Thursday, December 25, 2014

Quaid-e-Azam Muhammad Ali Jinnah....

This text is taken from BBC website, however text marked with red and blue color indicates some real facts - Qauid-e-Azam was strong supporter of Hindu Muslim unity, why this unity was deteriorated, & what was the role of Congress in 1937 elections.

Muhammad Ali Jinnah (1876 - 1948) 
Jinnah was an Indian politician who successfully campaigned for an independent Pakistan and became its first leader. He is known there as 'Quaid-I Azam' or 'Great Leader'.
Mohammed Ali Jinnah was born on 25 December 1876 in Karachi, now in Pakistan, but then part of British-controlled India. His father was a prosperous Muslim merchant.
Jinnah studied at Bombay University and at Lincoln's Inn in London. He then ran a successful legal practice in Bombay. He was already a member of the Indian National Congress, which was working for autonomy from British rule, when he joined the Muslim League in 1913. The league had formed a few years earlier to represent the interests of Indian Muslims in a predominantly Hindu country, and by 1916 he was elected its president.
In 1920, the Indian National Congress launched a movement of non-cooperation to boycott all aspects of British rule. Jinnah opposed this policy and resigned from the congress. There were by now profound differences between the congress and the Muslim League.
After provincial elections in 1937, the congress refused to form coalition administrations with the Muslim League in mixed areas. Relations between Hindus and Muslims began to deteriorate. In 1940, at a Muslim League session in Lahore, the first official demand was made for the partition of India and the creation of a Muslim state of Pakistan. Jinnah had always believed that Hindu-Muslim unity was possible, but reluctantly came to the view that partition was necessary to safeguard the rights of Indian Muslims.
His insistence on this issue through negotiations with the British government resulted in the partition of India and the formation of the state of Pakistan on 14 August 1947. This occurred against a backdrop of widespread violence between Muslims, Hindus and Sikhs, and a vast movement of populations between the new states of Pakistan and India in which hundreds of thousands died.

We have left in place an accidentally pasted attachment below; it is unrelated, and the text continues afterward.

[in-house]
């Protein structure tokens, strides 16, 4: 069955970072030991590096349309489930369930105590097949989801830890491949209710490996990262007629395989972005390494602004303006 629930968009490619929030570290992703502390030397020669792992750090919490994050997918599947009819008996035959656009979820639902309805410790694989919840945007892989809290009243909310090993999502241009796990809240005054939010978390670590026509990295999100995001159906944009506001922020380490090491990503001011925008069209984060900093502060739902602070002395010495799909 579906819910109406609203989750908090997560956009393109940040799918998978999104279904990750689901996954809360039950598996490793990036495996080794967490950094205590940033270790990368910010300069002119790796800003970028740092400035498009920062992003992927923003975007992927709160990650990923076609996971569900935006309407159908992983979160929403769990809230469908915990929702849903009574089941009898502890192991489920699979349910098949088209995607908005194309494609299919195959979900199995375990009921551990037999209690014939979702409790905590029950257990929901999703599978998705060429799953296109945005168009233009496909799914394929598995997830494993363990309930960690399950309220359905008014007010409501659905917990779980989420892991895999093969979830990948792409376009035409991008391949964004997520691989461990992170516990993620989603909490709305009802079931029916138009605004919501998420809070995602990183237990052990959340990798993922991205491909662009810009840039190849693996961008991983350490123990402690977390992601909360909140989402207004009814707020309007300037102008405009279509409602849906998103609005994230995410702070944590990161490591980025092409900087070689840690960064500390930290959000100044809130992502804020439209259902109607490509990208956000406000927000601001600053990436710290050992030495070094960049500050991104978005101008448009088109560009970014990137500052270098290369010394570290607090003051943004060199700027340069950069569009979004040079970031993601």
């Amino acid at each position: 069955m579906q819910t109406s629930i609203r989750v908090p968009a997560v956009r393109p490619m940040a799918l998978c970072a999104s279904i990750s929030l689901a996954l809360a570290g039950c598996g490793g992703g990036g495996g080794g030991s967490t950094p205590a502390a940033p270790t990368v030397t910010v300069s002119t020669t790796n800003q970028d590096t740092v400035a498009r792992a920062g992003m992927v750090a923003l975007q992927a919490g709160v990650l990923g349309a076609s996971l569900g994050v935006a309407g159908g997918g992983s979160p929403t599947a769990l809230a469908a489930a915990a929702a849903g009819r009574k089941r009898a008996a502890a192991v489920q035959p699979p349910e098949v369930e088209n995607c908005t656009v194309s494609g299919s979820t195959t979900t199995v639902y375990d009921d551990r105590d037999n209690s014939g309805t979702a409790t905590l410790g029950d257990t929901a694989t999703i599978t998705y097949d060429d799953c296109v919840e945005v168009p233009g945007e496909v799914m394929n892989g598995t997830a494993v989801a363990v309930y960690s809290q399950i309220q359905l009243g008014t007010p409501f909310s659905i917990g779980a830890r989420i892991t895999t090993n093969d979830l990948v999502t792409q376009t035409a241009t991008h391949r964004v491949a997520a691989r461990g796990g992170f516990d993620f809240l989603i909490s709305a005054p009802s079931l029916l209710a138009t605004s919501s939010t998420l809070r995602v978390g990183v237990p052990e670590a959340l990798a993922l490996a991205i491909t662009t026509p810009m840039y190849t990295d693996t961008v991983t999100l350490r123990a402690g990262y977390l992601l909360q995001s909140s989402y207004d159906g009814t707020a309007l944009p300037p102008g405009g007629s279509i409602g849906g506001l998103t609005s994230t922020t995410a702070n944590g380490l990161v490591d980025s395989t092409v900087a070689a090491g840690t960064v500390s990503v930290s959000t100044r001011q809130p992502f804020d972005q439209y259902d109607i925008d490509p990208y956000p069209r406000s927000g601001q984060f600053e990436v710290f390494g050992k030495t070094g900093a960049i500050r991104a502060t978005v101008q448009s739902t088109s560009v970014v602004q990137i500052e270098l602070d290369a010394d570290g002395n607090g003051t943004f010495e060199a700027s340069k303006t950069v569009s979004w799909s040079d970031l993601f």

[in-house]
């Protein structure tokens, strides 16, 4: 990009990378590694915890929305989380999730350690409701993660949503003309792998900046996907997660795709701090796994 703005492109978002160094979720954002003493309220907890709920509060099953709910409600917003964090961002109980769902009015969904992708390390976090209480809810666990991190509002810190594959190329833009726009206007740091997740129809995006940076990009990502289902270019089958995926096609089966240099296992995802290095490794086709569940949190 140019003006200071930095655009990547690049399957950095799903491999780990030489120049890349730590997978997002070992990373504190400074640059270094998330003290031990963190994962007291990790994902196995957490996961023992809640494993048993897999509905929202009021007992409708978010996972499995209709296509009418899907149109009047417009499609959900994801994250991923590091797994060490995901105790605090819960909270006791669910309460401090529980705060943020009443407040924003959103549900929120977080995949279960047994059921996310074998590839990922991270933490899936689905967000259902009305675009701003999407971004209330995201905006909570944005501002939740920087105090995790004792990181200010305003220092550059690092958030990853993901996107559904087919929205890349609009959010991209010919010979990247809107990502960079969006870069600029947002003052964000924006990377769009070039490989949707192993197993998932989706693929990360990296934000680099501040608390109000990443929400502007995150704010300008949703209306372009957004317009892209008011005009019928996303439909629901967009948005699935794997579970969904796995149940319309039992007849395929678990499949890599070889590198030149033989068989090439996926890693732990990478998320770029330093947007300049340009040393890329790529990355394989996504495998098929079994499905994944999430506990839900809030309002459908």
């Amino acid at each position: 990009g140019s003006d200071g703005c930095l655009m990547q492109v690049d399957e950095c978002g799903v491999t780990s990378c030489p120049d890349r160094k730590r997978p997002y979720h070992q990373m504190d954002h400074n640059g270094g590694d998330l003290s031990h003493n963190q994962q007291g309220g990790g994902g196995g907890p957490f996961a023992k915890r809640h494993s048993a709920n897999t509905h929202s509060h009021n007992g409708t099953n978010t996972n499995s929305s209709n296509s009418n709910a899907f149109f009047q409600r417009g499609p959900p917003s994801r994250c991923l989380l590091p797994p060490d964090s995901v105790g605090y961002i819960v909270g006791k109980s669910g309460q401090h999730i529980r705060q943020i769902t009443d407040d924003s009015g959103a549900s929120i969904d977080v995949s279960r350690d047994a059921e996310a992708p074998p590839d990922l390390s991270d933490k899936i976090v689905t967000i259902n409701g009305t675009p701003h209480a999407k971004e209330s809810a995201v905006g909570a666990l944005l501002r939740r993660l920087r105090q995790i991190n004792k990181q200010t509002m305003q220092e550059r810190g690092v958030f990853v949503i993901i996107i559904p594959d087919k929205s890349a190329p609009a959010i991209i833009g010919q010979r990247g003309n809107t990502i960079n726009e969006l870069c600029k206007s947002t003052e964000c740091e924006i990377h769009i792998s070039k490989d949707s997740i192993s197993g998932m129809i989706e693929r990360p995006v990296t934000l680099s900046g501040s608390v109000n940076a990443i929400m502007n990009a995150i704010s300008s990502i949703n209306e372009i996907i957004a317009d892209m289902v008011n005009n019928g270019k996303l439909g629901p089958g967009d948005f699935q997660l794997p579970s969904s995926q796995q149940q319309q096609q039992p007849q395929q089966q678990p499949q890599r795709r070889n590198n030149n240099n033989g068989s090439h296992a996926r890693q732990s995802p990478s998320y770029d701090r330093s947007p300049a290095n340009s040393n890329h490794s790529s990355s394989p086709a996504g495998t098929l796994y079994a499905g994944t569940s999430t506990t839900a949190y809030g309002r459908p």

Jinnah became the first governor general of Pakistan, but died of tuberculosis on 11 September 1948.

Monday, December 15, 2014

Balochistan and the Baloch quagmire ...

Balochistan is burning since long though killing of Sardar Akber Bugti during Musharraf regime fueled it to an extent that political forces found no way to settle Balochistan issue peacefully. Uprising of liberation movements claims majority of Baloch support though election results present a balanced portrait. As long as province is under the tight grip of security agencies and superior judiciary in limbo to deliver strict verdicts in case of 'missing persons' liberation movements would continue to take ground!

Carleton University, Canada had summed up the situation of violence-hit Balochistan from neutral perspective. Their analysis is available at
Below shared Farman Kakar's analysis and University unbiased views threw some more light for a way to move forward for peaceful Balochistan! (Dr Nadia Khan)

The Baloch quagmire 
By Farman Kakar
With a Baloch nationalist party leading a coalition government in Balochistan, it is a historic opportunity to address the Baloch grievances.
The Baloch quagmire
For the last eleven years, parts of Balochistan are in throes of Baloch separatism. Baloch militancy is the result of growing frustration with democratic avenues as means to the ethnic community multifarious woes. Although the Baloch riddle also has a strong economic component, resolving the political question first serves as a good starter for eventual solution of Baloch grievances.